Leonardo da Vinci: 500 Years of Genius

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You probably know something about Leonardo da Vinci, like he painted the Mona Lisa or he drew that guy in the circle with his arms spread wide (it’s called the Vitruvian Man by the way). But these are just the tip of the giant Leonardo de Vinci iceberg, and the Denver Museum of Nature and Science has a new temporary exhibit that will tell you everything that lays beneath the surface.

Leonardo da Vinci: 500 Years of Genius at the Denver Museum of Nature and Science is an exhibit that shares the world of Leonardo the inventor, Leonardo the artist, Leonardo the scientist, anatomist, engineer, architect, sculptor, philosopher…

Although Leonardo da Vinci died in 1519, his influence has endured, and now it can be seen in the most comprehensive exhibition about Leonardo ever presented.

You will be introduced to Leonardo through replicas of his books of notes and sketches that were carefully re-created in Italy and remain the primary insight into his genius. The exhibit’s creators also built more than 70 replicas of Leonardo’s inventions using his detailed concepts.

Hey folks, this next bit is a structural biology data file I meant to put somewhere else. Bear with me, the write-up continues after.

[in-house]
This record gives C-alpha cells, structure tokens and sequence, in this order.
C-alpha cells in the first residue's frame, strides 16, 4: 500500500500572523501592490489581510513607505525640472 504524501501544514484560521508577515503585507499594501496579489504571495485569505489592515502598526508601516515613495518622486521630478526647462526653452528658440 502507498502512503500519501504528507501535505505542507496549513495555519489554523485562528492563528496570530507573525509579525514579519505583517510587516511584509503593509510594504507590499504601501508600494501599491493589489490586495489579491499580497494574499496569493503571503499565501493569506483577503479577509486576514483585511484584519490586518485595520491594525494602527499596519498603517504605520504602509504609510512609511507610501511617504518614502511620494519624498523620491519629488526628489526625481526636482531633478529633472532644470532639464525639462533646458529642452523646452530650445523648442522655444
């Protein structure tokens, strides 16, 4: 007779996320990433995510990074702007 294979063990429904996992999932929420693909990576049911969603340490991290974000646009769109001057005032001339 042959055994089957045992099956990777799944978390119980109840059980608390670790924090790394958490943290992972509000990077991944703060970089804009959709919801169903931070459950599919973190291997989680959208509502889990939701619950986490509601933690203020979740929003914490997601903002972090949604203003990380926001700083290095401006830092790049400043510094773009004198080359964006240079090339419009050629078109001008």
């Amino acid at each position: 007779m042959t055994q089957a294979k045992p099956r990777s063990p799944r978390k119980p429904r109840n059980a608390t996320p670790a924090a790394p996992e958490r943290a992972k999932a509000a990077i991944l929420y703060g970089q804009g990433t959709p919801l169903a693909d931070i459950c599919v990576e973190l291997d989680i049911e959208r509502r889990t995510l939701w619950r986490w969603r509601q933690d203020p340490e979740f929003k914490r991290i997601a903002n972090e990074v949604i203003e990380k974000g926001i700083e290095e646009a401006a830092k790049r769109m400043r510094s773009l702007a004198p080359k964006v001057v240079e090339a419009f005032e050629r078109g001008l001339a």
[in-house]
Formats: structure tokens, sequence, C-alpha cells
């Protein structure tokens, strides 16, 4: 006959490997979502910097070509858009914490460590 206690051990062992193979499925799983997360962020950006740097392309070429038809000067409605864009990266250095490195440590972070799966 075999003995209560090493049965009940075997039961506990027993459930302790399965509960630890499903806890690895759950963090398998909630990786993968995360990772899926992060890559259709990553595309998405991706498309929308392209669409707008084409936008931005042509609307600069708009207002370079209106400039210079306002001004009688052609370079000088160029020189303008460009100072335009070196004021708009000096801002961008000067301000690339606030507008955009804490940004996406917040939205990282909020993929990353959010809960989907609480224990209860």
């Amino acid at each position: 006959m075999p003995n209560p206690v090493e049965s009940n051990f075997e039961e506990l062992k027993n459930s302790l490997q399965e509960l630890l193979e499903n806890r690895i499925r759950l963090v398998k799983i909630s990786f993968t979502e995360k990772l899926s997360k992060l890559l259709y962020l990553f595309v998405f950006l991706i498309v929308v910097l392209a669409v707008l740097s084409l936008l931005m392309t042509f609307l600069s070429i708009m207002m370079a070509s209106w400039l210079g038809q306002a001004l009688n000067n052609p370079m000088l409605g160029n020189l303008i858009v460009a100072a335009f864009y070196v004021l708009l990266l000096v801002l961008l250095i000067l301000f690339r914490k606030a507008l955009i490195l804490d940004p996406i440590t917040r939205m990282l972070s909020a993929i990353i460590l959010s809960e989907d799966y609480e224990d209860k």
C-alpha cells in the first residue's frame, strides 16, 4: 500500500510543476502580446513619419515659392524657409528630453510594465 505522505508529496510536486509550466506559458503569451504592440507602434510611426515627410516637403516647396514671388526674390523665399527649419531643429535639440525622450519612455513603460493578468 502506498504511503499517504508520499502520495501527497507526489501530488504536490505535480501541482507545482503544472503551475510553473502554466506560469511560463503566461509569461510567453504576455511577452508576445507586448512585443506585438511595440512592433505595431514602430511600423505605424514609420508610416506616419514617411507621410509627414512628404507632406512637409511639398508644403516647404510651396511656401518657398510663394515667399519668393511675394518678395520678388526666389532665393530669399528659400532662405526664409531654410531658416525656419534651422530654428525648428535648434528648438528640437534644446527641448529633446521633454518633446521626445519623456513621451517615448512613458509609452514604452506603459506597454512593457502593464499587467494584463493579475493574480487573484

By having the opportunity to examine these inventions up close, you’ll have a better understanding of Leonardo’s fundamental scientific and artistic principles and how they continue to have an incredible impact on the world. His inspiration laid the groundwork for many machines and devices, including the helicopter, airplane, automobile, submarine, scuba gear, and military tank.

Other features of the exhibit include a Mona Lisa display where you’ll engage in a super-magnified examination of the famous painting, a multi-sensory cinematic experience, and a Leonardo-inspired catapult you can test yourself!

Leonardo da Vinci: 500 Years of Genius runs March 1st through August 25th. For more information, visit www.dmns.org.

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